A recent survey conducted by the Bangladesh Garment Manufacturers and Exporters Association found that industries located in Gazipur experience 438 hours of load shedding annually, while the amount is 338 hours in Chattogram, 330 hours in Savar and 292 hours in Narayanganj.
The survey also found that poor power supply inflicted a loss of Tk55.37 lakh on a factory in Narayanganj a year. Losses included technical faults in machines, production problems and time.
Therefore, industries are opting for their own power-generating facilities while the country’s huge generation capacity remains unused.
On the other hand, the Bangladesh Energy Regulatory Commission’s data says that it has approved licences for 2,907 captive power plants which have a combined capacity of generating 3,707MW electricity.
However, sources said the real number of captive power plants and the energy generation capacity is higher.
The Bangladesh Power Development Board spent Tk 8,929 crore in capacity charges for the privately-owned power plants in fiscal year 2018-19 – up 43 percent from the previous financial year.
“The amount may further rise as seven more oil-based power plants have started generating electricity recently and more plants are expected to come into operation in the coming days,” a senior official of the Power Division told.
During the last decade, the Power Development Board spent Tk 51,157 crore on private power producers in capacity charges.
Poor power distribution system
The Power Development Board is frustrated with incurring losses when it should be counting profits. It blames poor infrastructure within the transmission and distribution systems for not being able to sell a maximum amount of power.
While proposing power tariff increases in an effort to offset losses, the power board mentioned this at the public hearing of the Bangladesh Energy Regulatory Commission last month.
The Power Grid Corporation of Bangladesh, however, argued that there was no problem with the transmission system.
Its Managing Director Golam Kibria said the company’s existing infrastructure could supply more than 23,000MW of electricity across the country.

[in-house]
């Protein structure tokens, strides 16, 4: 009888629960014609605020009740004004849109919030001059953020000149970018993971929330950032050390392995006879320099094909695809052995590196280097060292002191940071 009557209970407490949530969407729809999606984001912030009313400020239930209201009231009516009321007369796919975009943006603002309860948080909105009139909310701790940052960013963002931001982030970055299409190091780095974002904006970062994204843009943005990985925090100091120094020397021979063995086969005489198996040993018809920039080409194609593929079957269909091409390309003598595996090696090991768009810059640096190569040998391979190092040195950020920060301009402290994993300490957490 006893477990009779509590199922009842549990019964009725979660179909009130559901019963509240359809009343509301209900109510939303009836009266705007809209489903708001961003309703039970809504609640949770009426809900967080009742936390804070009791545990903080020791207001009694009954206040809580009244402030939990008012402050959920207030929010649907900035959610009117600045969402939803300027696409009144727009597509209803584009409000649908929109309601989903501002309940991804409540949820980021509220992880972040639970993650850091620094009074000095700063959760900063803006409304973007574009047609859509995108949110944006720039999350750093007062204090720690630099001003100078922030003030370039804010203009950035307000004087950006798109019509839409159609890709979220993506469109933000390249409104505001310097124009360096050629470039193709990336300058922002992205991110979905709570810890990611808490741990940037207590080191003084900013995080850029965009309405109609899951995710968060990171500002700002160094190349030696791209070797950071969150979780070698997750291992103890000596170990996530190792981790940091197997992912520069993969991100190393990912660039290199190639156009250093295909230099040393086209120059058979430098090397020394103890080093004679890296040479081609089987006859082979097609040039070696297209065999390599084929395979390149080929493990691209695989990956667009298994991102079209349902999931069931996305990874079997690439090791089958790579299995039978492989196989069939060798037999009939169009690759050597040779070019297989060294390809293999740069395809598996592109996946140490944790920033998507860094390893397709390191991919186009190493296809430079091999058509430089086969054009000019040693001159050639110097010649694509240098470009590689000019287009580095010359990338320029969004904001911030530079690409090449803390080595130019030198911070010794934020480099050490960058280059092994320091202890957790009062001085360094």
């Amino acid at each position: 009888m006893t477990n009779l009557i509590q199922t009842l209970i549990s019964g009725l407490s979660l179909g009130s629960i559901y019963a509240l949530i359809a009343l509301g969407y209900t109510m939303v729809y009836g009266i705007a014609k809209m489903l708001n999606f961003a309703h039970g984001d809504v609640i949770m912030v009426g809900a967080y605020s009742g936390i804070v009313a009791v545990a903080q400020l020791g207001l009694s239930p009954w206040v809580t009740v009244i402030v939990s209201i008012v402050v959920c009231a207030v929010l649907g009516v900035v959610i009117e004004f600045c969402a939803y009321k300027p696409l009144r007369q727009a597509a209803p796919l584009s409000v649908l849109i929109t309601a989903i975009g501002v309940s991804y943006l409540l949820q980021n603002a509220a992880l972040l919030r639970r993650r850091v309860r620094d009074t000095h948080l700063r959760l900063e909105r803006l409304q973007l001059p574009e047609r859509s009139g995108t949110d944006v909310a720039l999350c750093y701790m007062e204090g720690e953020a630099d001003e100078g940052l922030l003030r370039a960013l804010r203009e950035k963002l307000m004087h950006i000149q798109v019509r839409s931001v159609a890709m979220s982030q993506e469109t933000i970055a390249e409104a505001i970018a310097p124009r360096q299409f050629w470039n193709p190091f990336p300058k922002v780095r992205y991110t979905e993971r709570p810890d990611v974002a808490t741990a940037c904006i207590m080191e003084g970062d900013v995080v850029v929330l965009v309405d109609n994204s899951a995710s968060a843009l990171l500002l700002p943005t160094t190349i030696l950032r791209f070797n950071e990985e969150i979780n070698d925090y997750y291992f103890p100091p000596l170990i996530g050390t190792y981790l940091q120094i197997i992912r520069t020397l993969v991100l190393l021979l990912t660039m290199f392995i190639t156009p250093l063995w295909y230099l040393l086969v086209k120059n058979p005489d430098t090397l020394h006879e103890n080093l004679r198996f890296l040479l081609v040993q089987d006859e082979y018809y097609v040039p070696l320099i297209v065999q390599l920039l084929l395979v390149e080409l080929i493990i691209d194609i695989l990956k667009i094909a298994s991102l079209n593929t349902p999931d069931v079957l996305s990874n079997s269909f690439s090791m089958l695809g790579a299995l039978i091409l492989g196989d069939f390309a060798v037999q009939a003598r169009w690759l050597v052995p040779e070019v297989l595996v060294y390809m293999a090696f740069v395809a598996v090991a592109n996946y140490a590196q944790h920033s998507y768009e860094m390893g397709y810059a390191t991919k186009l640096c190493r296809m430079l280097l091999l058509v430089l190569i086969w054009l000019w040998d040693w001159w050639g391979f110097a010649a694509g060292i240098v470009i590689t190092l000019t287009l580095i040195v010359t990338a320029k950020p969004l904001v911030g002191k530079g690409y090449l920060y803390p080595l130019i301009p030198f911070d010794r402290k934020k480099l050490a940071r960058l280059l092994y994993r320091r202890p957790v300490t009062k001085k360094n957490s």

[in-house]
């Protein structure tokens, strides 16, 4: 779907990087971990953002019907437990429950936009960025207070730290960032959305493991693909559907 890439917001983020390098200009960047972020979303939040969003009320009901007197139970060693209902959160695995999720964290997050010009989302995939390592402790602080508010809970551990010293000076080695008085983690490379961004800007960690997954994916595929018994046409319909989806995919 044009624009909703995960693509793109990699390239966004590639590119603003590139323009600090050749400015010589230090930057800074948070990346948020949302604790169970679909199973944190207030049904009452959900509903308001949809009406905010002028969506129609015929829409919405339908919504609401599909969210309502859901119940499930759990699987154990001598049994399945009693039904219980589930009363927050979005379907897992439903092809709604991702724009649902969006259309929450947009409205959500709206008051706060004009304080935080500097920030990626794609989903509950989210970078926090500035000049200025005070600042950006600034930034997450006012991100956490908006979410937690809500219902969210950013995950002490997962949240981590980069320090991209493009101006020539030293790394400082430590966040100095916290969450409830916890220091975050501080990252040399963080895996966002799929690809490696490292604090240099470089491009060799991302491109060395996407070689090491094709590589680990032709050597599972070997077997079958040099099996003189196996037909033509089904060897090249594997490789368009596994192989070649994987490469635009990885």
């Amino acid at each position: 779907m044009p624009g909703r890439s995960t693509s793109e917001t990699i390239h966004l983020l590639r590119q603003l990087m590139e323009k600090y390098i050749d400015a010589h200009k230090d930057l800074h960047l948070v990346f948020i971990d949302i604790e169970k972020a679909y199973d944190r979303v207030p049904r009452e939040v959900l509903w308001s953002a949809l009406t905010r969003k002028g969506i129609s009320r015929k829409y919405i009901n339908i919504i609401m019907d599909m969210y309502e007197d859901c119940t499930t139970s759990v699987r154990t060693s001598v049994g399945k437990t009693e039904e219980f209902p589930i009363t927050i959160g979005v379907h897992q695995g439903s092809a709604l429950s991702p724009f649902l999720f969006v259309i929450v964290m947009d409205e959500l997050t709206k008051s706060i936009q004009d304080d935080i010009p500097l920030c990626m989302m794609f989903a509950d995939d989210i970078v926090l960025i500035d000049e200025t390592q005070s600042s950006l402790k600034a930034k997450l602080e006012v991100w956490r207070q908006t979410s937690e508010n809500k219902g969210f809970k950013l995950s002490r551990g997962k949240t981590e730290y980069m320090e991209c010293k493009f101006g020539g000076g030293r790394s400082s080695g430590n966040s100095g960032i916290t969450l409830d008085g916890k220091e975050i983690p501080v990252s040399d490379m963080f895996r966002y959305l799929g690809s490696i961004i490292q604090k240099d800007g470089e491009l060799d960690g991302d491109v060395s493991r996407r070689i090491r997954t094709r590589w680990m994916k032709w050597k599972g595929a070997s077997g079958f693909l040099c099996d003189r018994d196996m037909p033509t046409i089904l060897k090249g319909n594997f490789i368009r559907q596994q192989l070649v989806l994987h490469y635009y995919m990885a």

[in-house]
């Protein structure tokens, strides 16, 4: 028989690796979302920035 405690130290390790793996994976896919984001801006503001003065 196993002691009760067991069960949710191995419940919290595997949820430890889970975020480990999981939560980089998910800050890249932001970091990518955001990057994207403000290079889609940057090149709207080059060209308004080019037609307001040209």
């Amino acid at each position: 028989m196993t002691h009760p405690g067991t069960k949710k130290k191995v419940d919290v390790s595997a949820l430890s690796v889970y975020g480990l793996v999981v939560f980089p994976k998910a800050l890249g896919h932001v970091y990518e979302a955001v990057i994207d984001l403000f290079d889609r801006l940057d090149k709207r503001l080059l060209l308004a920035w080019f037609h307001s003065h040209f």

He blamed the poor power distribution system on companies like the Dhaka Electric Supply Company Limited and the Bangladesh Rural Electrification Board.
The Bangladesh Rural Electrification Board – the country’s largest power distribution company – however argues that while its infrastructure has some limitations, the industries are also to blame.
Its Chairman Major General (retd) Moin Uddin said, “We admit that we have some limitations because we distribute power through some old infrastructure. Industries are also responsible for this problem because most of the industries in Savar, Mymensingh and Gazipur are being developed in disregard to industrial planning.”
The Power Division has taken initiatives to resolve the problem through discussions with industrialists of the Bangladesh Garment Manufacturers and Exporters Association, the Bangladesh Knitwear Manufacturers and Exporters Association, the Federation of Bangladesh Chambers of Commerce and Industry, and the Dhaka Chamber of Commerce and Industry in several closed-door meetings.
The latest one was held on September 14 last year at Bidyut Bhaban with top representatives of the business associations. The business leaders discussed the state of electricity supply and the losses incurred because of interruptions and low voltage.
Electricity supply and distribution entities, however, told the Power Division that most of the factories have been set up in violation of industrial planning – the main cause of power interruptions.